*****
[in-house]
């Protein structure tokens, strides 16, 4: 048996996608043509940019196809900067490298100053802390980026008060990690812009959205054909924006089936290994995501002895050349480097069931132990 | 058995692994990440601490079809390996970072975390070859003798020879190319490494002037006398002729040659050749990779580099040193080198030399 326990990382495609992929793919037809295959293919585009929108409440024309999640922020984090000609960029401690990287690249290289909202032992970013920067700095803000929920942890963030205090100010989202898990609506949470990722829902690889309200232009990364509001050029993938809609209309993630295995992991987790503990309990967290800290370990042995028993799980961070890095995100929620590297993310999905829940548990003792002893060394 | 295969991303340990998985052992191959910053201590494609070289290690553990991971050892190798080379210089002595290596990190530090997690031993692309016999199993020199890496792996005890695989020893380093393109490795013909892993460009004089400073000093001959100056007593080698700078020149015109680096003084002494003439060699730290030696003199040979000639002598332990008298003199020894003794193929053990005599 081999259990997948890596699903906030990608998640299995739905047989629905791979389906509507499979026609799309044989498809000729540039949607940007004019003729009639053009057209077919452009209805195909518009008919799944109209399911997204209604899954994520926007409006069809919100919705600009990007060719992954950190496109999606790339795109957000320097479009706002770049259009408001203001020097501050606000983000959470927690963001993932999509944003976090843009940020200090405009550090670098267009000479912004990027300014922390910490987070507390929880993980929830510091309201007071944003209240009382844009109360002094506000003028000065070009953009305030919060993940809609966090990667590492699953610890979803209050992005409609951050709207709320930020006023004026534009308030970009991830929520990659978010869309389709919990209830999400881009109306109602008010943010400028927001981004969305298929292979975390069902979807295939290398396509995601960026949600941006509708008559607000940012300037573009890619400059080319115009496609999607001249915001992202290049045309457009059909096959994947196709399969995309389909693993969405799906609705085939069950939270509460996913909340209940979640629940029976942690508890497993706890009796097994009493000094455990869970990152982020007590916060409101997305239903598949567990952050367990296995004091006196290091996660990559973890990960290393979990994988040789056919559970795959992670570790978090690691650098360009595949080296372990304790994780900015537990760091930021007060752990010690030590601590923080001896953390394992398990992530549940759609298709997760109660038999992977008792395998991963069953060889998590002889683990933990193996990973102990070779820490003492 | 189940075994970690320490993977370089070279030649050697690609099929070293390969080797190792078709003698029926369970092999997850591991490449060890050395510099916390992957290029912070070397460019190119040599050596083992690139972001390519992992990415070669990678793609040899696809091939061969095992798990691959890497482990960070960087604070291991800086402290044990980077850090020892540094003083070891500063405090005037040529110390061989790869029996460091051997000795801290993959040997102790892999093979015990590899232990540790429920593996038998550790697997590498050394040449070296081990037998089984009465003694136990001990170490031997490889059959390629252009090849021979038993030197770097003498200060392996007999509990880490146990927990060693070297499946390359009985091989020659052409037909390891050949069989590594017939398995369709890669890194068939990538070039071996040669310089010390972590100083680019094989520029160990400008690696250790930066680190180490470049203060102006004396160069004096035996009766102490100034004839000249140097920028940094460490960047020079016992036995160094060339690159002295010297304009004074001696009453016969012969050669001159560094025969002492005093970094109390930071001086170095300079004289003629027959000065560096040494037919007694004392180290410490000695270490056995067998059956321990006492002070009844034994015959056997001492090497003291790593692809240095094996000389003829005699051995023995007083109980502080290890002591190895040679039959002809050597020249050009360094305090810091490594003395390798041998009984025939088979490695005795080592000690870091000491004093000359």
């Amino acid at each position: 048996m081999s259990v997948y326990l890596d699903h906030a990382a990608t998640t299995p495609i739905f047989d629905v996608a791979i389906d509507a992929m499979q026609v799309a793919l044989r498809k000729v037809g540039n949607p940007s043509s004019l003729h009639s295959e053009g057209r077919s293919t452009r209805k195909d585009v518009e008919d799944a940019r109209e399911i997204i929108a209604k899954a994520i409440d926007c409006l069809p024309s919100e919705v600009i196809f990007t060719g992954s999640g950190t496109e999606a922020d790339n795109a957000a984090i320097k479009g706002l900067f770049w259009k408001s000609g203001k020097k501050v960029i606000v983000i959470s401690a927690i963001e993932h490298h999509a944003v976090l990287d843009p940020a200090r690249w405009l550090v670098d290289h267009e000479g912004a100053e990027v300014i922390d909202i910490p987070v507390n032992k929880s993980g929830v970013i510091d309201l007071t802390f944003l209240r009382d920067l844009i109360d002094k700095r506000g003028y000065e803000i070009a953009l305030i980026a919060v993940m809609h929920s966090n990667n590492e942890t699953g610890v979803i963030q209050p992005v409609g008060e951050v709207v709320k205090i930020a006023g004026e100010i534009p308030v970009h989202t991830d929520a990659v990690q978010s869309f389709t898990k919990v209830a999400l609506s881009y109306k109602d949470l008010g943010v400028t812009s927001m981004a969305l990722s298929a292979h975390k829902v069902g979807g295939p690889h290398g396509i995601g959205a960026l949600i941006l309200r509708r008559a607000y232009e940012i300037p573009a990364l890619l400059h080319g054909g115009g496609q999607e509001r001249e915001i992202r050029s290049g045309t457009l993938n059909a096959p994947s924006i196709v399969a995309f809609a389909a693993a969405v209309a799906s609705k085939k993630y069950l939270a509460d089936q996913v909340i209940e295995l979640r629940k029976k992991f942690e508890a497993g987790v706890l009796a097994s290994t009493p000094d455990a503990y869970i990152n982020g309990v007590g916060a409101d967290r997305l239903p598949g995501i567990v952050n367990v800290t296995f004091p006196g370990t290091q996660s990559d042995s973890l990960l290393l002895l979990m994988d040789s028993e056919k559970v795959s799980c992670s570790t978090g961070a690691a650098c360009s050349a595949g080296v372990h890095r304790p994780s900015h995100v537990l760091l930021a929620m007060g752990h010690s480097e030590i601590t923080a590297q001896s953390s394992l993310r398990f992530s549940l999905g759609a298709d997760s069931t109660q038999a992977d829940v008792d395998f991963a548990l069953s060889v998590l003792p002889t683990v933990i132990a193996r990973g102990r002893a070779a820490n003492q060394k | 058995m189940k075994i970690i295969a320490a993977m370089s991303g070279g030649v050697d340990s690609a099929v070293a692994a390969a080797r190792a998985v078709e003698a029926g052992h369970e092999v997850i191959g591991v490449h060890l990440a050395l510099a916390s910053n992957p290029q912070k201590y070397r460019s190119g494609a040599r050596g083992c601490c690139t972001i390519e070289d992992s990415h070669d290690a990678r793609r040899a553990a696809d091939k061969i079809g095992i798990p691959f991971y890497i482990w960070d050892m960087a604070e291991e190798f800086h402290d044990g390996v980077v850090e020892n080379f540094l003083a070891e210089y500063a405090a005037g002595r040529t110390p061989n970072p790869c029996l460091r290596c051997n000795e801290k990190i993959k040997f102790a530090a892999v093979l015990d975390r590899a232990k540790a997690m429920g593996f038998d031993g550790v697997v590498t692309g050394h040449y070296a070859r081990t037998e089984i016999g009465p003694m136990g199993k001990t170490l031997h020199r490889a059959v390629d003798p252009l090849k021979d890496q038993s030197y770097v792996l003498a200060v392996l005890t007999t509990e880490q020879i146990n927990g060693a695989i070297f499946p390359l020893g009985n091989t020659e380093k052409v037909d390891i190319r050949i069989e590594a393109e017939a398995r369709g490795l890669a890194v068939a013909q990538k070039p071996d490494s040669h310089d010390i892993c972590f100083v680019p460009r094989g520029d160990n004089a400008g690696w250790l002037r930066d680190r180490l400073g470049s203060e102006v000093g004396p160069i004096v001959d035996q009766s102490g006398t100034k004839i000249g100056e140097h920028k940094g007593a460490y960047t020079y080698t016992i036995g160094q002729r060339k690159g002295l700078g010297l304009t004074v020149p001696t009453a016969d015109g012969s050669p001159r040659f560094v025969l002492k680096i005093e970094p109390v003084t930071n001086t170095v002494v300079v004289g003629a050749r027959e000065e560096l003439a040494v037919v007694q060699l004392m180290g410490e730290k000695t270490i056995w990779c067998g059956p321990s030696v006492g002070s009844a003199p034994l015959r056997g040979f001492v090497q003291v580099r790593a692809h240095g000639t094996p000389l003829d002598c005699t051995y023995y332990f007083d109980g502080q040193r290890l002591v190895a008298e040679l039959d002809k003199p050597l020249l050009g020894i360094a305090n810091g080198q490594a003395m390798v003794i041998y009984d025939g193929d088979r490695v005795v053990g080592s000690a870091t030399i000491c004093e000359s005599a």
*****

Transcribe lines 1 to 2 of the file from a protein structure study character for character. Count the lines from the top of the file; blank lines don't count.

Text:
[in-house]
């Protein structure tokens, strides 16, 4: 048996996608043509940019196809900067490298100053802390980026008060990690812009959205054909924006089936290994995501002895050349480097069931132990 | 058995692994990440601490079809390996970072975390070859003798020879190319490494002037006398002729040659050749990779580099040193080198030399 326990990382495609992929793919037809295959293919585009929108409440024309999640922020984090000609960029401690990287690249290289909202032992970013920067700095803000929920942890963030205090100010989202898990609506949470990722829902690889309200232009990364509001050029993938809609209309993630295995992991987790503990309990967290800290370990042995028993799980961070890095995100929620590297993310999905829940548990003792002893060394 | 295969991303340990998985052992191959910053201590494609070289290690553990991971050892190798080379210089002595290596990190530090997690031993692309016999199993020199890496792996005890695989020893380093393109490795013909892993460009004089400073000093001959100056007593080698700078020149015109680096003084002494003439060699730290030696003199040979000639002598332990008298003199020894003794193929053990005599 081999259990997948890596699903906030990608998640299995739905047989629905791979389906509507499979026609799309044989498809000729540039949607940007004019003729009639053009057209077919452009209805195909518009008919799944109209399911997204209604899954994520926007409006069809919100919705600009990007060719992954950190496109999606790339795109957000320097479009706002770049259009408001203001020097501050606000983000959470927690963001993932999509944003976090843009940020200090405009550090670098267009000479912004990027300014922390910490987070507390929880993980929830510091309201007071944003209240009382844009109360002094506000003028000065070009953009305030919060993940809609966090990667590492699953610890979803209050992005409609951050709207709320930020006023004026534009308030970009991830929520990659978010869309389709919990209830999400881009109306109602008010943010400028927001981004969305298929292979975390069902979807295939290398396509995601960026949600941006509708008559607000940012300037573009890619400059080319115009496609999607001249915001992202290049045309457009059909096959994947196709399969995309389909693993969405799906609705085939069950939270509460996913909340209940979640629940029976942690508890497993706890009796097994009493000094455990869970990152982020007590916060409101997305239903598949567990952050367990296995004091006196290091996660990559973890990960290393979990994988040789056919559970795959992670570790978090690691650098360009595949080296372990304790994780900015537990760091930021007060752990010690030590601590923080001896953390394992398990992530549940759609298709997760109660038999992977008792395998991963069953060889998590002889683990933990193996990973102990070779820490003492 | 189940075994970690320490993977370089070279030649050697690609099929070293390969080797190792078709003698029926369970092999997850591991490449060890050395510099916390992957290029912070070397460019190119040599050596083992690139972001390519992992990415070669990678793609040899696809091939061969095992798990691959890497482990960070960087604070291991800086402290044990980077850090020892540094003083070891500063405090005037040529110390061989790869029996460091051997000795801290993959040997102790892999093979015990590899232990540790429920593996038998550790697997590498050394040449070296081990037998089984009465003694136990001990170490031997490889059959390629252009090849021979038993030197770097003498200060392996007999509990880490146990927990060693070297499946390359009985091989020659052409037909390891050949069989590594017939398995369709890669890194068939990538070039071996040669310089010390972590100083680019094989520029160990400008690696250790930066680190180490470049203060102006004396160069004096035996009766102490100034004839000249140097920028940094460490960047020079016992036995160094060339690159002295010297304009004074001696009453016969012969050669001159560094025969002492005093970094109390930071001086170095300079004289003629027959000065560096040494037919007694004392180290410490000695270490056995067998059956321990006492002070009844034994015959056997001492090497003291790593692809240095094996000389003829005699051995023995007083109980502080290890002591190895040679039959002809050597020249050009360094305090810091490594003395390798041998009984025939088979490695005795080592000690870091000491004093000359």